The C3F8 gas and the oxygen gas can remove silicon oxy-nitride, according to the following reaction equation:
C3F8+3O2+2SiON=2SiF4+3CO2+N2

Though the above reaction equation can be varied in accordance with the material to be etched or removed, the adequate flow rate of the oxygen gas can be generally determined, considering the above reaction equation.

When the flow rate of the oxygen gas is less than double the flow rate of the C3F8 gas, the residues of the carbon compounds may disadvantageously exist in the chamber because the carbon cannot be sufficiently changed into carbon dioxide and the carbon may not be removed. On the other hand, the generation of the fluorine radicals may be disadvantageously reduced in the plasma generating device when the flow rate of the oxygen gas exceeds five times the flow rate of the C3F8 gas. Therefore, the flow rate of the oxygen gas is approximately twice to five times larger than the C3F8 gas. In an exemplary embodiment, the flow rate of the oxygen gas is approximately 2.5 times to four times larger than the C3F8 gas. Another exemplary embodiment employs the flow rate of the oxygen gas at approximately three times larger than that of the C3F8 gas.

The gas composition for generating a plasma of an exemplary embodiment of the present invention includes an inert gas such as argon gas, as a carrier gas, in order to provide the C3F8 gas and the oxygen gas into the chamber. In this case, to achieve the transportation of the C3F8 gas and the oxygen gas, the argon gas in an exemplary embodiment has a flow rate approximately three times to fifteen times larger than the C3F8 gas.

For example, the flow rate of the C3F8 gas is approximately 400 to 800 sccm, in another exemplary embodiment approximately 600 to 700 sccm while the flow rate of the argon gas is approximately 1,000 to 6,000 sccm, and still another exemplary embodiment approximately 2,000 to 4,000 sccm. Also, the flow rate of the oxygen gas is approximately 1,000 to 3,600 sccm, and in an exemplary embodiment approximately 1,400 to 2,100 sccm. However, other gases can be employed in accordance with the above-mentioned conditions.

Generation of an Exemplary Plasma by Employing a Gas Composition for Generating the Plasma

EXAMPLE 1

In an exemplary embodiment, a processing gas including C3F8 gas at a flow rate of approximately 400 sccm, oxygen gas at a flow rate of approximately 1,000 sccm, and argon gas at a flow rate of approximately 2,000 sccm, was introduced into the remote plasma generating device shown in FIG. 6. Then, a plasma was generated from the processing gas in the plasma generating device under a pressure of approximately 0.7 Torr with a power of approximately 5,600 Watts.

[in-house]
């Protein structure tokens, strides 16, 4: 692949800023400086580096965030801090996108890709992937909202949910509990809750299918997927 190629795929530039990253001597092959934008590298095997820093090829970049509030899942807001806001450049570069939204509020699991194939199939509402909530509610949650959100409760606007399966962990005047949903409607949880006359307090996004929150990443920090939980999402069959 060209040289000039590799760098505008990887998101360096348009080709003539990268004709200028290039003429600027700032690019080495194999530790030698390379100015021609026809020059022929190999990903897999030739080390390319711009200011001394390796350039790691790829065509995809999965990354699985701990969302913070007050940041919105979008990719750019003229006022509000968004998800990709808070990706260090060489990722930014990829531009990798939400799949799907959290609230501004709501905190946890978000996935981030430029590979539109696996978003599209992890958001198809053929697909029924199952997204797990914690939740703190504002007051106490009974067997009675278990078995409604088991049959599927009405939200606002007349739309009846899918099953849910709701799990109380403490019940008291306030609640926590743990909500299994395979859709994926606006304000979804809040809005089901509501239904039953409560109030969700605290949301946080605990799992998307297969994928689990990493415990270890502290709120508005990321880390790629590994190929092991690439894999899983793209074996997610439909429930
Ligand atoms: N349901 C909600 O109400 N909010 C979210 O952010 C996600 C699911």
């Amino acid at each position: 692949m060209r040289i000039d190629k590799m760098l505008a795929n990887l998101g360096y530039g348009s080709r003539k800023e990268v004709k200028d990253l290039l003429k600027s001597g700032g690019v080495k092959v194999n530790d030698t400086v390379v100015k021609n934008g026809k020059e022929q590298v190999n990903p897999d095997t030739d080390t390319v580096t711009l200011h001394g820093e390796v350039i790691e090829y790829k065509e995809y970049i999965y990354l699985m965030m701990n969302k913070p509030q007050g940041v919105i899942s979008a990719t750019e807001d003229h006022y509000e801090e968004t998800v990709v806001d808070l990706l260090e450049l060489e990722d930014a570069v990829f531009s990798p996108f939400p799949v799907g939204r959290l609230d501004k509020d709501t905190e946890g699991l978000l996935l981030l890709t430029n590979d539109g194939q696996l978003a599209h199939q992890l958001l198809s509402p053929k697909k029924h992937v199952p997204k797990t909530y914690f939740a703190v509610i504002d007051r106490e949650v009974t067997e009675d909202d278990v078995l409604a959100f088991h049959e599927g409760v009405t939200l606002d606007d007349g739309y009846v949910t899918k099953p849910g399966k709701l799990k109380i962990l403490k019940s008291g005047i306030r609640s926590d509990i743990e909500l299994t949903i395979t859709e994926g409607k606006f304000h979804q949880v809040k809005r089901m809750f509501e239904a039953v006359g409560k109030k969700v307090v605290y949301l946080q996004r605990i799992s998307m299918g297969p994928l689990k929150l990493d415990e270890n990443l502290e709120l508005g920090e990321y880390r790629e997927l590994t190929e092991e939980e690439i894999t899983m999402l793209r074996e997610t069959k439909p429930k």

EXAMPLE 2

In yet another exemplary embodiment, after a processing gas including C3F8 gas, is introduced at a flow rate of approximately 600 sccm, oxygen gas is introduced at a flow rate of approximately 1,800 sccm, and argon gas is introduced at a flow rate of approximately 4,000 sccm, into the remote plasma generating device shown in FIG. 6. A plasma was generated from the processing gas in the plasma generating device under a pressure of approximately 1.1 Torr with a power of approximately 6,400 Watts.

EXAMPLE 3

In another exemplary embodiment, a plasma was generated in the same manner as in Example 2 except that the pressure was approximately 1.5 Torr.

EXAMPLE 4

In another exemplary embodiment, a plasma was generated in the same manner as in Example 2 except that the flow rate of argon gas was approximately 6,000 sccm, the pressure was approximately 3.5 Torr, and the power was approximately 6,100 Watts.

EXAMPLE 5

In another exemplary embodiment, a plasma was generated in the same manner as in Example 2 except that the flow rate of argon gas was approximately 6,000 sccm, the pressure was approximately 6.5 Torr, and the power was approximately 6,700 Watts.

COMPARATIVE EXAMPLE

In an exemplary embodiment, a processing gas including NF3 gas at a flow rate of approximately 1,100 sccm, and argon gas at a flow rate of approximately 2,000 sccm, was introduced into the remote plasma generating device manufactured by ASTEX Company as shown in FIG. 1. Then, a plasma was generated from the processing gas in the plasma generating device under a pressure of approximately 0.8 Torr with the power of approximately 3,000 Watts.